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How to deal with your teenage daughter’s attitude without blowing up

Figuring out how to deal with a teenage daughter’s attitude can be one of the biggest challenges of parenting. Your sweet kid is pulling away and it hurts, and she may seem so self-absorbed, you’re wondering how to parent her while keeping your temper in check. These seven tips will help you navigate this testing time period while keeping your cool.

Teenager rolling eyes at parents

Keep calm

Easier said than done, right? Your daughter may know just how to push all of your buttons and emotions are never running higher than when it’s your own child involved. Take deep breaths, take a pause, recite a mantra — whatever you have to do to calm down. Start meditating for just a few moments a day and go back to that place of peace when you need to throughout the day.

Get perspective

Remember when you were a teenager? You might have had a moment when you said “When I’m a parent, I’ll never act like that.” Now that the roles are reversed you probably have a little more insight into what your own parents were going through. Remember that your daughter is an imperfect human, just like you, and that she is still your child who needs your support, just like when she was crying over a scraped knee as a toddler or was nervous for her first-ever day of school years ago.

Remember it’s temporary

The teenage years are notoriously difficult, and your daughter’s attitude will not be like this forever. Your relationship will not be strained or unpleasant with her forever, either. Remember that the teen years are the final stage before adulthood with many potential joys ahead like gathering for the holidays as a family after you’ve had a chance to miss her. While she isn’t acting as cute as she did when she was three right now, this is still your child that you potentially only have a few more years (or months) left to live with at home. Remember that perspective that you’ll miss her soon enough and that you only have to make it through this moodiness for a relatively short period of your life.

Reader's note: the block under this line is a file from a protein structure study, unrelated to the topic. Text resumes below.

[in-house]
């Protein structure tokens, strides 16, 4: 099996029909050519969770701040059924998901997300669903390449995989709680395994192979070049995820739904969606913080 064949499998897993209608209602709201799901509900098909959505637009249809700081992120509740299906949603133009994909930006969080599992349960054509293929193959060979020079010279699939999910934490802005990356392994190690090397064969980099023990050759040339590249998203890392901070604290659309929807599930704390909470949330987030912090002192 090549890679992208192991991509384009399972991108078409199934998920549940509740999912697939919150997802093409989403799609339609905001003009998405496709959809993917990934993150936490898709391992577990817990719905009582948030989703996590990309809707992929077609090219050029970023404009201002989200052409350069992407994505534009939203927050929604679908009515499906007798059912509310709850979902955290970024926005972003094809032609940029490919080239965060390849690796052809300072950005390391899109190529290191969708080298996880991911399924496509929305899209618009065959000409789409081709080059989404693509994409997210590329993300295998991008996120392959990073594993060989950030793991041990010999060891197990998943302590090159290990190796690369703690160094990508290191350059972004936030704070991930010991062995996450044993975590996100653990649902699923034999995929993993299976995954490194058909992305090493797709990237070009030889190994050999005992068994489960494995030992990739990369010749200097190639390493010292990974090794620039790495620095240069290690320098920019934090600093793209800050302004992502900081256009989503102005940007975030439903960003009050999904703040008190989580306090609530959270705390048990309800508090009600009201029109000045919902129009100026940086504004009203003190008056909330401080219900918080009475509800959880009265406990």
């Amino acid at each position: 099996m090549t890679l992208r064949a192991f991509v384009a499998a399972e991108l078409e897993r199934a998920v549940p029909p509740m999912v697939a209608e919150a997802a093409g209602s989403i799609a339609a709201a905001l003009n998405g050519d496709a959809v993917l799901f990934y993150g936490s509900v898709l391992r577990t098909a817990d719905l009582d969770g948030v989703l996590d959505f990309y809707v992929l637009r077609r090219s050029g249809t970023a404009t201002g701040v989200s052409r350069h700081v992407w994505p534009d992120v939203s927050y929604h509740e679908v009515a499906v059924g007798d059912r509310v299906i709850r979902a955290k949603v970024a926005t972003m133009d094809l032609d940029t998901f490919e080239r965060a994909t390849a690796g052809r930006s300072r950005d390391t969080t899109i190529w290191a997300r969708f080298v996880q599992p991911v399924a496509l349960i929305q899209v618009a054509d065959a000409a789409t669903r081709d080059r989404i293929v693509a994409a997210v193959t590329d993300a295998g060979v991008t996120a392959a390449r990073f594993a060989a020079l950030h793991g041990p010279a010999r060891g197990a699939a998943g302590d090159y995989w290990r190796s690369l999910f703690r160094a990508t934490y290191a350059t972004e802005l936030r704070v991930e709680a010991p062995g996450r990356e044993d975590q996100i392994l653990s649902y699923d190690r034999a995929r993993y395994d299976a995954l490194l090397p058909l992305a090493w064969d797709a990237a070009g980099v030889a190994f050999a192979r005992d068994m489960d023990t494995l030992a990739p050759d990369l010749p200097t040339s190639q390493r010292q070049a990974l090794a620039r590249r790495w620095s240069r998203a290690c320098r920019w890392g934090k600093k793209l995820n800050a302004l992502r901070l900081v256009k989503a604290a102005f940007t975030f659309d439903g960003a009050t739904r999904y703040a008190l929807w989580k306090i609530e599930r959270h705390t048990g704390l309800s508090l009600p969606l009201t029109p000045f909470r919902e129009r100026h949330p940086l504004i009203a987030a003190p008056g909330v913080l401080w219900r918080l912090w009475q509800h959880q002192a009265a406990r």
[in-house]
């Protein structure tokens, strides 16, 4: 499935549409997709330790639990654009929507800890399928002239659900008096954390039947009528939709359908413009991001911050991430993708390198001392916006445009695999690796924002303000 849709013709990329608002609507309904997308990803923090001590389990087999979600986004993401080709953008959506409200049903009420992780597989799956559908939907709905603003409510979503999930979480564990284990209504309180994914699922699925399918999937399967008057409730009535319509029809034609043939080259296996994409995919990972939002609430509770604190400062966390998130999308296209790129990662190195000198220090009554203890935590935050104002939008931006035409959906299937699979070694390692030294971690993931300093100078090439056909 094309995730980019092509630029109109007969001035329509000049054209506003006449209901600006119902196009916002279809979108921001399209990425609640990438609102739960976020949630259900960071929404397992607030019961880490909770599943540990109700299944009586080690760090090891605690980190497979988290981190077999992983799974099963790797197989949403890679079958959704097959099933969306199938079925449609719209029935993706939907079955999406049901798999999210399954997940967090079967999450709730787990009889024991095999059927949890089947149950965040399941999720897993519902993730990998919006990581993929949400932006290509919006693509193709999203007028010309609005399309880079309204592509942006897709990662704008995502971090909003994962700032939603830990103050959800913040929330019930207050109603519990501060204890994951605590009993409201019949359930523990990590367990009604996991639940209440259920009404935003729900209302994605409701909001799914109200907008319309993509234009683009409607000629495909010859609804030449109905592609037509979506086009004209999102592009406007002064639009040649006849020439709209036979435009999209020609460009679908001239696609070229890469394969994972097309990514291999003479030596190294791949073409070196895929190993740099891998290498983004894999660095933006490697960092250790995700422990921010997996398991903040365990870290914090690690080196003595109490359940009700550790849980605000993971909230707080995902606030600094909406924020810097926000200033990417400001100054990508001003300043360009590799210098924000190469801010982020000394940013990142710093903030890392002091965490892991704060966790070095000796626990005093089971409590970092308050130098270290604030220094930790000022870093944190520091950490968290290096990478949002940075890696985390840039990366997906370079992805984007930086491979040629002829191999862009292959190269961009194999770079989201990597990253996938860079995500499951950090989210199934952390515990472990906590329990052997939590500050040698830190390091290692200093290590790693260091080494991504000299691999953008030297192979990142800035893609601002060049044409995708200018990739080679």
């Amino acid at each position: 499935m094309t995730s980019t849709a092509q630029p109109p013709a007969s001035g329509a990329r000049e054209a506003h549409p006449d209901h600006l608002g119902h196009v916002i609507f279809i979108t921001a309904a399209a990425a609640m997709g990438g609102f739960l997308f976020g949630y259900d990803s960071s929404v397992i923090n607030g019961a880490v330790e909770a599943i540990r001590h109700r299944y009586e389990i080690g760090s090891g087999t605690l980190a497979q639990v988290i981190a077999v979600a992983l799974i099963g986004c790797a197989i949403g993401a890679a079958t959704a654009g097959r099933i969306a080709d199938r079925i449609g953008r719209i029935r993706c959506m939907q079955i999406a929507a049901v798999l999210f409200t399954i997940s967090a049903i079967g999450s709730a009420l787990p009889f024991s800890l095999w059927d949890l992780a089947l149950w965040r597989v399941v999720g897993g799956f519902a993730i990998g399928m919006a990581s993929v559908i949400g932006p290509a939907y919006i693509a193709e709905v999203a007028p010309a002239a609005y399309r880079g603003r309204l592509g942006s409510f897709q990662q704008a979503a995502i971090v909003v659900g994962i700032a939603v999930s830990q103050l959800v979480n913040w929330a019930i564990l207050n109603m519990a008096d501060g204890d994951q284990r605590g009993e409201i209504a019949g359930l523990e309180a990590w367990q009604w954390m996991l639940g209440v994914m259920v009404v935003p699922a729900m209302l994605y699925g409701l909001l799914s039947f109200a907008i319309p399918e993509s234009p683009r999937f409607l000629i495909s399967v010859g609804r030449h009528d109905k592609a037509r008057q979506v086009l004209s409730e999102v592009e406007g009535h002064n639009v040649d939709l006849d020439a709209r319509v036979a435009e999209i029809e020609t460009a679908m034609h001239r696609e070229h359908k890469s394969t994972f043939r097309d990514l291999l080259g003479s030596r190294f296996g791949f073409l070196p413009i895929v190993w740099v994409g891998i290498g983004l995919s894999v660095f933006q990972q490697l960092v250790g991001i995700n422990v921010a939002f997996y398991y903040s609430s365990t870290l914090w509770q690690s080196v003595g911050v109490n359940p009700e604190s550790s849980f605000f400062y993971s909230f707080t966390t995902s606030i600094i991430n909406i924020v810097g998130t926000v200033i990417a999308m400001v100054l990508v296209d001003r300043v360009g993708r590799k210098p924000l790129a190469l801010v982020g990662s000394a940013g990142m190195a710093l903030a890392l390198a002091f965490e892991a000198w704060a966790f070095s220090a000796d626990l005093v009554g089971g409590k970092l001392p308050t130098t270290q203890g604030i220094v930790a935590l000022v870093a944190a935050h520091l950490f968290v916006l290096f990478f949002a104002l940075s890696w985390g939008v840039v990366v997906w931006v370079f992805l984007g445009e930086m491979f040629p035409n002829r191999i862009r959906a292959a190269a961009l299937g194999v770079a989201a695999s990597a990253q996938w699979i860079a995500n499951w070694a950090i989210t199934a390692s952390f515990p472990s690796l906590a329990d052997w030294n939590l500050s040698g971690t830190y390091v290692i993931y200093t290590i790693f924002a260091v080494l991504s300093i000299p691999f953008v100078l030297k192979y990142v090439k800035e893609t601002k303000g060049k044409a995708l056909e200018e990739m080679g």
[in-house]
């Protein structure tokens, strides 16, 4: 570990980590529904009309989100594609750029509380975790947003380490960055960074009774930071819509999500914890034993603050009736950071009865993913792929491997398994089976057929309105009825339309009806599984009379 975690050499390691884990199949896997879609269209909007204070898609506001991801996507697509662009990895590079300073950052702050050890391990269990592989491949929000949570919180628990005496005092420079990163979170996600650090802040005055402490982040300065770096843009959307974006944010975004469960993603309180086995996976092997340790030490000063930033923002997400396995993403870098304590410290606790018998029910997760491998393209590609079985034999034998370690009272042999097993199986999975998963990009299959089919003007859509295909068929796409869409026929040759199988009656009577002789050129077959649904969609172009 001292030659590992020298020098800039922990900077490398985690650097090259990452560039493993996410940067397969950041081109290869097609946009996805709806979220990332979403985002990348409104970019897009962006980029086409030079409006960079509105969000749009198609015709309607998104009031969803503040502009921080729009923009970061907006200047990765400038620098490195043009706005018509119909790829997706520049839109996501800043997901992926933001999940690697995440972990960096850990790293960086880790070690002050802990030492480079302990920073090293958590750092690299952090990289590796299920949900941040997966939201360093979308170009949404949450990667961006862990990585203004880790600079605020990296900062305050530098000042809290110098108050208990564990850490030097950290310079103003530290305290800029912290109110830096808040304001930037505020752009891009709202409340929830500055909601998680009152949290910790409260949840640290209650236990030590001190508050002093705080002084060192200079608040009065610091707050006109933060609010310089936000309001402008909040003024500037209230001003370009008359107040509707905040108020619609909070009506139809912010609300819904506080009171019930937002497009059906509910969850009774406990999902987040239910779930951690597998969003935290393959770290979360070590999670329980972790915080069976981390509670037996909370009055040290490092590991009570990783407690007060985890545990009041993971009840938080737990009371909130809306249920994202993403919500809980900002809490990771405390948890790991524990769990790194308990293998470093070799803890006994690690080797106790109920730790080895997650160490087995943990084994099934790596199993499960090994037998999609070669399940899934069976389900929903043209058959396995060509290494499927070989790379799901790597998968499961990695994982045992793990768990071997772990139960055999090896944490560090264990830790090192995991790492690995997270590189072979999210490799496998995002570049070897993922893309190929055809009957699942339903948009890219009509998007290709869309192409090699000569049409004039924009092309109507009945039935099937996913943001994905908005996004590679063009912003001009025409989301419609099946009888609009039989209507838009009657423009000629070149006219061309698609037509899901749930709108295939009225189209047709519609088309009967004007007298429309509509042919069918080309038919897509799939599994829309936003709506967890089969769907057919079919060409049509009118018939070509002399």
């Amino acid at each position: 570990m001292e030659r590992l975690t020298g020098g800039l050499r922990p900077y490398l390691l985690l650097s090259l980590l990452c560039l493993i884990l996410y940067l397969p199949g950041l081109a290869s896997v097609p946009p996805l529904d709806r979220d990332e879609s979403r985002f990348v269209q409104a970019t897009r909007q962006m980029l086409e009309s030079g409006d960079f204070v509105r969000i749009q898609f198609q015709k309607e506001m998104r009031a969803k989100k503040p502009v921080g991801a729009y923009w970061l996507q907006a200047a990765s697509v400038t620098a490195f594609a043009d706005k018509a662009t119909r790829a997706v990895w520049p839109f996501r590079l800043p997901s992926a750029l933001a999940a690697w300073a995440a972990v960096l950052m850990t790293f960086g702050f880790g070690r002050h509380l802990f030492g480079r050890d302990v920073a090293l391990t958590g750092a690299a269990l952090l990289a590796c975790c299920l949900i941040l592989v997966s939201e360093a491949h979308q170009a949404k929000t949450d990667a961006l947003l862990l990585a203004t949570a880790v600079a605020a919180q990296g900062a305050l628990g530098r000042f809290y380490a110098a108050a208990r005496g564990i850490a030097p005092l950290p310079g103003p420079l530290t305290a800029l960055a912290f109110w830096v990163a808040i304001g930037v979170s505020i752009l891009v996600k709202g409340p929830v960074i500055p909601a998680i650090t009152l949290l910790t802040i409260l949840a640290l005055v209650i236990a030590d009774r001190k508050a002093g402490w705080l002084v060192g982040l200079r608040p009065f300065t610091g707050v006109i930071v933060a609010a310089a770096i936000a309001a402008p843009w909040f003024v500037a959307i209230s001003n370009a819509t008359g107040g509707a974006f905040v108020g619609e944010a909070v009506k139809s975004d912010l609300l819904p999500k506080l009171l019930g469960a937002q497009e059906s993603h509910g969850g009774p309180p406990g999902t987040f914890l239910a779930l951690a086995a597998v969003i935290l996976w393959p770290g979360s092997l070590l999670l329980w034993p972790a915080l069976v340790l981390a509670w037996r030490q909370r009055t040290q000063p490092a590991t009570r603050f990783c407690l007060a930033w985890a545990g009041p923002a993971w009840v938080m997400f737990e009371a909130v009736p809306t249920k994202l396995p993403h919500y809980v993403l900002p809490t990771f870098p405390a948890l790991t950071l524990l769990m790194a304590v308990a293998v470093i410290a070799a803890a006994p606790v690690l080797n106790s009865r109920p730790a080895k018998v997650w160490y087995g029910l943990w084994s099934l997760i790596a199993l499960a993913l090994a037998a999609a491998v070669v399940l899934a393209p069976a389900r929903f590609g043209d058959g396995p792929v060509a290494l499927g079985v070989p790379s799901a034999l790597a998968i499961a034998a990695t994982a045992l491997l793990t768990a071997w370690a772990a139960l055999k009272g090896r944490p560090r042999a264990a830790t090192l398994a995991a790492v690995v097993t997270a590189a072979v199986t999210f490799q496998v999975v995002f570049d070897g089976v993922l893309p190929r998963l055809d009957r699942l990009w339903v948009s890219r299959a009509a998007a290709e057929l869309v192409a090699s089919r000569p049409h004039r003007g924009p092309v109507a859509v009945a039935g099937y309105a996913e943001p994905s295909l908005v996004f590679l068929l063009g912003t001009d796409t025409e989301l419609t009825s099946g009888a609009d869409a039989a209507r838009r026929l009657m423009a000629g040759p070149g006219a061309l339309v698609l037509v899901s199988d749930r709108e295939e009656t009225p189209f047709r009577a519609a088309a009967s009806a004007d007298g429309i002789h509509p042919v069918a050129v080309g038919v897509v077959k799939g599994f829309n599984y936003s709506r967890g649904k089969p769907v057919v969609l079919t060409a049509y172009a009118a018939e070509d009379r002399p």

Take an interest

You may be fighting over things like chores and rules, so shift the conversations to learn more about what’s going on with her. Who are her favorite TikTok creators or Instagram influencers? What’s going on with her friends? Who is her favorite teacher? While you already are up on what’s going on in her life, try to start conversations about neutral topics just to listen to her even more about what’s important to her in her life right now. Having these positive conversations will help balance out negative ones.

Ask if she wants advice

She may not, and giving it may just plain annoy her. Listen, listen, listen more than talking. Any advice you give may come off as a lecture or make her feel distanced, so offer to listen without judgment and ask if she wants any advice before giving it, making it clear it’s OK to say “no, thanks.”

Embrace the change

Time is marching on and your daughter is growing up no matter what. Nothing can bring back her sweet pre-teenage self and nothing can stop the fact that is she is going to reach an age when she moves out. Don’t fight against her growing up and welcome the changes.

Let her become her own person

You may disagree about her opinions or even her values, but at this point, she is allowed to make her own choices and have her own beliefs. You may disagree, and you can say that, but you can’t force her to think differently. You will never stop instilling your values as a parent, but she is growing into adulthood where she may disagree with you and live her life differently than you hoped. Keep following the advice above not to fight against her growing up — this is part of it. Instead of making your differences a point of conflict, try to celebrate it and find common ground.

Above all, remember that pushing her away will not be good for either of you, so be available to listen so she feels safe coming to you with problems. You can make it through this together.

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